And, similarly, the song Escape too was an anthem for survivors:”Feel no pain, but my life ain’t easy / I know I’m my best friend / No one cares, but I’m so much stronger /I’ll fight until the end.”

Finally, many missed the point of the title track of Master of Puppets, an anti-drug song that spoke from the viewpoint of drug addiction itself, proudly announcing its domination of an addict: “Pain monopoly, ritual misery / Chop your breakfast on a mirror / Taste me you will see / More is all you need / You’re dedicated to / How I’m killing you.” While other bands (like Slayer) focussed on gruesome, graphic, and violent imagery, Metallica inspired.

Also, in the mid-’80s Metallica was the precise antithesis of (or “the antidote to”) the then burgeoning Los Angeles “hair metal” scene; indeed, the band was reacting directly against it(“following our instincts not a trend / go against the grain until the end“). Instead of any focus on flamboyance, posing and grandstanding, Metallica was a model of efficiency: all about the music and no wasted energy.

Even other fine, thrash bands (such as Anthrax and Pantera) tended to pale in comparison, their songs often little more than good hard rock songs abruptly shifting into frenzied stretches of guitar, and back again. Metallica, however, took their immense, collective energy, rage and frustration, and blasted it through huge sounding and exceptionally structured songs.

All four group members could sound totally out of control – even on the edge of sanity – yet somehow always be moving in precisely the same direction. Totally unified and with a huge sense of purpose.

Drummer Lars Ulrich and bassist Cliff Burton(and, after Burtons death in a freak bus accident in 1986, Jason Newsted) provided pulverising rhythms, including some outrageous stop-start dynamics (used to particularly devastating effect live); Kirk Hammett’s truly electrifying guitar work (bearing the strong influence of his former teacher, Joe Satriani) prevented even the heaviest of songs from ever bogging down; and Hetfield’s unwavering strength on vocals(and rhythm guitar) grounded the whole affair.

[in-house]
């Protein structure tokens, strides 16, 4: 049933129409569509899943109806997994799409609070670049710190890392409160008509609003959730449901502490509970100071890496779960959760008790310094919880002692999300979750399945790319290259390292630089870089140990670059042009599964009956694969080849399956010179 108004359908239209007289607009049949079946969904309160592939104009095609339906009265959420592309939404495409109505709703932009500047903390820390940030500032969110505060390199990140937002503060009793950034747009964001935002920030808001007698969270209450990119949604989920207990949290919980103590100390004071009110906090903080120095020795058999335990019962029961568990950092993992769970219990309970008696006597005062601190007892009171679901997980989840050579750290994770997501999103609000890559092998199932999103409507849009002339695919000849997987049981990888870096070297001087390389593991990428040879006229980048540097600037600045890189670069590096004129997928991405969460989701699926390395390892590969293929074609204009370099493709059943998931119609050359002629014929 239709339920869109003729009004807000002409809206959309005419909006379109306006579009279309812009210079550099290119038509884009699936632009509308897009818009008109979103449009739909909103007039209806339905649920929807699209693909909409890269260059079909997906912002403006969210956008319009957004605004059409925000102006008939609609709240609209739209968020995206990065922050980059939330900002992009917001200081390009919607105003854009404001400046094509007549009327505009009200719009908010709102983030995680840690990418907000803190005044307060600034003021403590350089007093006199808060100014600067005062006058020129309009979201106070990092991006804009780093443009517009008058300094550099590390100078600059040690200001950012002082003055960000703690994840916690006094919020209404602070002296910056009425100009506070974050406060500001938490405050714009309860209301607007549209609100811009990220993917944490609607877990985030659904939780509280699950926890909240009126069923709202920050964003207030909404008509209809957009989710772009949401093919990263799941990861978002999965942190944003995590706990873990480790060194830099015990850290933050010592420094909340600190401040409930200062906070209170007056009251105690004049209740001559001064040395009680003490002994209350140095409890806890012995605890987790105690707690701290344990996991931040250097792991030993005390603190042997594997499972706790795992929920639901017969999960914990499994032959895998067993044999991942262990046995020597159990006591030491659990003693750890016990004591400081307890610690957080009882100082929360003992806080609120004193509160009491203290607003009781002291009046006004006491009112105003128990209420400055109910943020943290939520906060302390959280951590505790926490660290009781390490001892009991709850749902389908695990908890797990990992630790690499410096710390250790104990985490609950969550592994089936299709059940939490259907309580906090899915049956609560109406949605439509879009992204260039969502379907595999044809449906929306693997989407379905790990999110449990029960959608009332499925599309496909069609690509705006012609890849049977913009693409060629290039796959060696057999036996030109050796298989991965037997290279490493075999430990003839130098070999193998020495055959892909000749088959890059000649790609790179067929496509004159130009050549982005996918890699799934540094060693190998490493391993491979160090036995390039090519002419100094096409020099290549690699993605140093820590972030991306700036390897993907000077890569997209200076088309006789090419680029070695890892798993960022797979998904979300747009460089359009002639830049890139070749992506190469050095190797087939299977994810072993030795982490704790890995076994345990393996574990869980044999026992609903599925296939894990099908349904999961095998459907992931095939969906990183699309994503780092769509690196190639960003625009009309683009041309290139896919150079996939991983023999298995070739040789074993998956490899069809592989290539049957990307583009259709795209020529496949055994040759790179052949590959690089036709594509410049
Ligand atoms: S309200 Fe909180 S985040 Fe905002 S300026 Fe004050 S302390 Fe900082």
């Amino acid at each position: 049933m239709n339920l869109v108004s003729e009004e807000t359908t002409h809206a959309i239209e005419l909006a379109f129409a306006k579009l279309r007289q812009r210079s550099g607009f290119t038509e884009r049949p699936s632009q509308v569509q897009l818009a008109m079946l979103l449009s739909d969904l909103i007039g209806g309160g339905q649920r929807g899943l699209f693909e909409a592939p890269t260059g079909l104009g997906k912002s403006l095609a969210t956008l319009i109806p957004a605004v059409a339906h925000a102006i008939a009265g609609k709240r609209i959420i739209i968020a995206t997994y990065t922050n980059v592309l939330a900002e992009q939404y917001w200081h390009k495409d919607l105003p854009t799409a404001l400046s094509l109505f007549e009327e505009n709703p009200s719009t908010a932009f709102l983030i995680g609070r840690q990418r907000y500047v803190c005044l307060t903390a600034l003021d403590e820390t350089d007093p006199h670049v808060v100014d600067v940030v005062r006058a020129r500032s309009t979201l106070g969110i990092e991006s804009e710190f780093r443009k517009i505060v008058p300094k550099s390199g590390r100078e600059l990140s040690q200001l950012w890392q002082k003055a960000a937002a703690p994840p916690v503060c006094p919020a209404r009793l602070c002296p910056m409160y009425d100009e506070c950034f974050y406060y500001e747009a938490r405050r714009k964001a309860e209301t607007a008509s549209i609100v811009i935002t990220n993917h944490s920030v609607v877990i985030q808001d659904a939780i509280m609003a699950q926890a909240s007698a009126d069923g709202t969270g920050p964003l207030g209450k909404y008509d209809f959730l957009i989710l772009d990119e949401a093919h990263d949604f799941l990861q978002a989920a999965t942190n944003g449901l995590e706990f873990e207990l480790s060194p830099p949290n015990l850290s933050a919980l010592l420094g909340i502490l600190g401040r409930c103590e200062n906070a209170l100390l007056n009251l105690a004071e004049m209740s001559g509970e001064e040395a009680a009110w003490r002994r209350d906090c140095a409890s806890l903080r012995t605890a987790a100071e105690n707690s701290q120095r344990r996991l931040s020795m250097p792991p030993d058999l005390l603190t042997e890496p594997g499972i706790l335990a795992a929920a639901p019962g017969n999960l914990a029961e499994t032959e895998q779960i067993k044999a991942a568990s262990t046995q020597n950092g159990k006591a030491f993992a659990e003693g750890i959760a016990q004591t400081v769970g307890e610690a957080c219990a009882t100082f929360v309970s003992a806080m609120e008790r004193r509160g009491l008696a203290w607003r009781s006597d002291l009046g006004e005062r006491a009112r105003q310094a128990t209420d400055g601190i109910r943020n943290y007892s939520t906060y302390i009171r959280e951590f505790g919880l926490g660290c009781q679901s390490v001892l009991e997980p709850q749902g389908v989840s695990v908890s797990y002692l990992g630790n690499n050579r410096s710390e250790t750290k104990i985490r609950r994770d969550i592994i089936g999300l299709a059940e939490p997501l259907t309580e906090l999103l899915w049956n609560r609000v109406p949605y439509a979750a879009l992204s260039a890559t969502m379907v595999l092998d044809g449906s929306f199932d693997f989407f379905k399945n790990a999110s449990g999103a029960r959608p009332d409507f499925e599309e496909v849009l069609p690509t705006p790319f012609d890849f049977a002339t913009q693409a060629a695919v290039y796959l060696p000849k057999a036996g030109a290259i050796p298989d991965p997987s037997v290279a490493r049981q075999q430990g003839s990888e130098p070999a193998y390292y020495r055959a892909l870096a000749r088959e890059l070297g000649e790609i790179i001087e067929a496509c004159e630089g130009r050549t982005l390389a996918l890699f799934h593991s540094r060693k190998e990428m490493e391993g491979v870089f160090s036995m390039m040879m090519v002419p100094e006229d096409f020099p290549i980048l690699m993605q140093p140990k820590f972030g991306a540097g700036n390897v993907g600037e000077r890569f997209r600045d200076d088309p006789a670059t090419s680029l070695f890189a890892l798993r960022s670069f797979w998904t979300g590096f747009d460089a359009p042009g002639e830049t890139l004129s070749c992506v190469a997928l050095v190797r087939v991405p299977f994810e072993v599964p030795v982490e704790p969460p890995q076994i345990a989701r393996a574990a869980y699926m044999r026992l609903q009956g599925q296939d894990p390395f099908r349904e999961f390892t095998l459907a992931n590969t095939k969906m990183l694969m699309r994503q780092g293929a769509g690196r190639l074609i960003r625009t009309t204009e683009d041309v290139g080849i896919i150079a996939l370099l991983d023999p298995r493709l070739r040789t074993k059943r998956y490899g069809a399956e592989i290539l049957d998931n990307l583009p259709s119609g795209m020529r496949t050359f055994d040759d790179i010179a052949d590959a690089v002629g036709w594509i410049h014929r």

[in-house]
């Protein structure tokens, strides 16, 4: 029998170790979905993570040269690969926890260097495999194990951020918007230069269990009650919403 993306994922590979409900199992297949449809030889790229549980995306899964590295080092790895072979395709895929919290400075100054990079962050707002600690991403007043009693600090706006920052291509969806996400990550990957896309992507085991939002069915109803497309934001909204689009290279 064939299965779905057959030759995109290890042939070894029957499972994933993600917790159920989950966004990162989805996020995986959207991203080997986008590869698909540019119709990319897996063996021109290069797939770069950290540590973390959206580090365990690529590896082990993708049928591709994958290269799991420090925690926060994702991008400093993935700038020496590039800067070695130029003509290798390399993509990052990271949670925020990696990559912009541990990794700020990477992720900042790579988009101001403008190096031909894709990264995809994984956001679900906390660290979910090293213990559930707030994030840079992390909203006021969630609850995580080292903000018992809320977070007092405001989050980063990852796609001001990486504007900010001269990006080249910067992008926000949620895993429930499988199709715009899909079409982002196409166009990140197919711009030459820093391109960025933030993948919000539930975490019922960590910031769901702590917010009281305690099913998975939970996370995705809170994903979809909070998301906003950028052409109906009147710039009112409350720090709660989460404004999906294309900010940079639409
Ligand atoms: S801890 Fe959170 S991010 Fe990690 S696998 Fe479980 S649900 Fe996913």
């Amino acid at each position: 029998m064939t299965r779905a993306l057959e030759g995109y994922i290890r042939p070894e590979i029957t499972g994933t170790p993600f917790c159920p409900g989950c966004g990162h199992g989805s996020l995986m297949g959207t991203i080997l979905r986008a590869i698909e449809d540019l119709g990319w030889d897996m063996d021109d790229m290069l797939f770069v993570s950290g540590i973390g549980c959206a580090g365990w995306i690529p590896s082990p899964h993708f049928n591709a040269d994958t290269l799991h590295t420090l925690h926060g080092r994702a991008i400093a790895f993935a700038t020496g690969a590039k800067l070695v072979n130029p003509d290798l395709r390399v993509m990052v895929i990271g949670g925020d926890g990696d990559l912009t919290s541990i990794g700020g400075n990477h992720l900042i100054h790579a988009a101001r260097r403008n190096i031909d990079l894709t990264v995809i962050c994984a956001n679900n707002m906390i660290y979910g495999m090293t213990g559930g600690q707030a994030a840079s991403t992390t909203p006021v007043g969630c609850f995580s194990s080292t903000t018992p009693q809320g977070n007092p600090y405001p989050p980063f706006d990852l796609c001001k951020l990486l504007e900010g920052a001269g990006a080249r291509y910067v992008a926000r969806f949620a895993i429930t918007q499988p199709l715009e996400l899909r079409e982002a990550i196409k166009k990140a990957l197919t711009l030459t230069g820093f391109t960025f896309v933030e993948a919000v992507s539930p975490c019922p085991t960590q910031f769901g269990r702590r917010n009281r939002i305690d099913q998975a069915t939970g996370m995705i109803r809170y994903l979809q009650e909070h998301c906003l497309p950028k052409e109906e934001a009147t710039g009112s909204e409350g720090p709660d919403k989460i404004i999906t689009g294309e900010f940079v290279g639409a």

The end-result was the enormous, sonic power of heavy metal; both the aggression, as well as the integrity, of good punk; and a songcraft rivalling some of the best in rock. Thus, in these early years Metallica was indeed becoming its generation’s Led Zeppelin…well, a completely thrashed out Led Zeppelin, anyway.

The bottom line is that heavy metal doesn’t get much better or more infectious than the first four Metallica albums(and one EP). If not yet initiated, check out early-Metallica and you might get a whole new perspective on heavy metal. It might even change your life. As Hetfield noted in the song Battery: “Pounding out aggression turns into obsession.”


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Metallica – Hardwired To Self-Destruct
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Festival Preview: Reading and Leeds 2015
Metallica @ O2 Arena, London